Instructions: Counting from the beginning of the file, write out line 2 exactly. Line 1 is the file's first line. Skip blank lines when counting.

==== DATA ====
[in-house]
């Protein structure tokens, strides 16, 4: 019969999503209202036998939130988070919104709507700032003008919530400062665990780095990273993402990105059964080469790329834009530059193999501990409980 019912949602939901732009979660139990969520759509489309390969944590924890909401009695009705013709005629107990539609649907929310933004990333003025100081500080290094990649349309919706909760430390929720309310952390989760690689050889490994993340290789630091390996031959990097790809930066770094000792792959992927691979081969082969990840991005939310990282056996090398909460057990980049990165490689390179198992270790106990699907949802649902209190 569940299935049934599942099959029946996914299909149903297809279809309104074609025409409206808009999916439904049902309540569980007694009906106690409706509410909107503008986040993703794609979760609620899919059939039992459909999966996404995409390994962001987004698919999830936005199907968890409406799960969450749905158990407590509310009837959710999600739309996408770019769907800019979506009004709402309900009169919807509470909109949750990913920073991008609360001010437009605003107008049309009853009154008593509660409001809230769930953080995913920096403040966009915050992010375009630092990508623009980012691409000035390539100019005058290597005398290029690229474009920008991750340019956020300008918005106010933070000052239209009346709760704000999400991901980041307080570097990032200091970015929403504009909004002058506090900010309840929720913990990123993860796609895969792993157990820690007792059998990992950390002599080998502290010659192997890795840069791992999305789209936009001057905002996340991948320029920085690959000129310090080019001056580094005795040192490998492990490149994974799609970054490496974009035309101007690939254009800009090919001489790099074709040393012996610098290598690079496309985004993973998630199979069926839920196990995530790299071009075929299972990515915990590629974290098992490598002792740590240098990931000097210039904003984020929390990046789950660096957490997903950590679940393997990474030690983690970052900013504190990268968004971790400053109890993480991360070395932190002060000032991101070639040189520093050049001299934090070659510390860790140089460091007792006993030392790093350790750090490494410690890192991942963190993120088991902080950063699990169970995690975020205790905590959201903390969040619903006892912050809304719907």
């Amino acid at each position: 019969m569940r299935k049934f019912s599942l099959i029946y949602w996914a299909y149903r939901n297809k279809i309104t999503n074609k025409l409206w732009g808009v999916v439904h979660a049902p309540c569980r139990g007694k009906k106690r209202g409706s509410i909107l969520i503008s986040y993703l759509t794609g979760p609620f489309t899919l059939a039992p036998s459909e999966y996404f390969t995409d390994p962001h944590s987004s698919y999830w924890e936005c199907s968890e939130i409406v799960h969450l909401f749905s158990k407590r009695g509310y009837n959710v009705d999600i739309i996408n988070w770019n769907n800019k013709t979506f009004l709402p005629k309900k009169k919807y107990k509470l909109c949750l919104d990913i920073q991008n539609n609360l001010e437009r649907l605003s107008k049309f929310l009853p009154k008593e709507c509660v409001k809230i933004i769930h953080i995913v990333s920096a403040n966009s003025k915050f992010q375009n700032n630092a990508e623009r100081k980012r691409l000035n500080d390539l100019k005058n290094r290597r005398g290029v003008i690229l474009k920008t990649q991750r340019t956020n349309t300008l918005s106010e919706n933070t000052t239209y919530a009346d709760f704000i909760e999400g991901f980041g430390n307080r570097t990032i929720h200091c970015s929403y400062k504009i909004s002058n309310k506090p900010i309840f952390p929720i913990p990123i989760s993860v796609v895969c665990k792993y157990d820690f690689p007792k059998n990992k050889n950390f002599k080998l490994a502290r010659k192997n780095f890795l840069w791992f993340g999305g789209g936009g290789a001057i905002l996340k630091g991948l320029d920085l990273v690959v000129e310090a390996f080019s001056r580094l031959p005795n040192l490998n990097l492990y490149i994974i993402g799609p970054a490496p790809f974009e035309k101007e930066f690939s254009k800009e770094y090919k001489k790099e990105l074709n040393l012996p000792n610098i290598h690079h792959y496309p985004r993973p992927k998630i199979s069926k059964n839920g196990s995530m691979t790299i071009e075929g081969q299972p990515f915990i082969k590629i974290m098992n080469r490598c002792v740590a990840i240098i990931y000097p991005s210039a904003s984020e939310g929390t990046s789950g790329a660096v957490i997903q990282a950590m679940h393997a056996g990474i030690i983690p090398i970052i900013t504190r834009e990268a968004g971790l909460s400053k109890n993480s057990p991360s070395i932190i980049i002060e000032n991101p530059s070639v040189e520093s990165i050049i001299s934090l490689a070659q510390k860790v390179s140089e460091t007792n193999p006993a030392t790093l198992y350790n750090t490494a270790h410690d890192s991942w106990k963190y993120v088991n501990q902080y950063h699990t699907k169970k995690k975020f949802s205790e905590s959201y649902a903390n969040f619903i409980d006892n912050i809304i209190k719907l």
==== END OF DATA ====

């Protein structure tokens, strides 16, 4: 019969999503209202036998939130988070919104709507700032003008919530400062665990780095990273993402990105059964080469790329834009530059193999501990409980 019912949602939901732009979660139990969520759509489309390969944590924890909401009695009705013709005629107990539609649907929310933004990333003025100081500080290094990649349309919706909760430390929720309310952390989760690689050889490994993340290789630091390996031959990097790809930066770094000792792959992927691979081969082969990840991005939310990282056996090398909460057990980049990165490689390179198992270790106990699907949802649902209190 569940299935049934599942099959029946996914299909149903297809279809309104074609025409409206808009999916439904049902309540569980007694009906106690409706509410909107503008986040993703794609979760609620899919059939039992459909999966996404995409390994962001987004698919999830936005199907968890409406799960969450749905158990407590509310009837959710999600739309996408770019769907800019979506009004709402309900009169919807509470909109949750990913920073991008609360001010437009605003107008049309009853009154008593509660409001809230769930953080995913920096403040966009915050992010375009630092990508623009980012691409000035390539100019005058290597005398290029690229474009920008991750340019956020300008918005106010933070000052239209009346709760704000999400991901980041307080570097990032200091970015929403504009909004002058506090900010309840929720913990990123993860796609895969792993157990820690007792059998990992950390002599080998502290010659192997890795840069791992999305789209936009001057905002996340991948320029920085690959000129310090080019001056580094005795040192490998492990490149994974799609970054490496974009035309101007690939254009800009090919001489790099074709040393012996610098290598690079496309985004993973998630199979069926839920196990995530790299071009075929299972990515915990590629974290098992490598002792740590240098990931000097210039904003984020929390990046789950660096957490997903950590679940393997990474030690983690970052900013504190990268968004971790400053109890993480991360070395932190002060000032991101070639040189520093050049001299934090070659510390860790140089460091007792006993030392790093350790750090490494410690890192991942963190993120088991902080950063699990169970995690975020205790905590959201903390969040619903006892912050809304719907």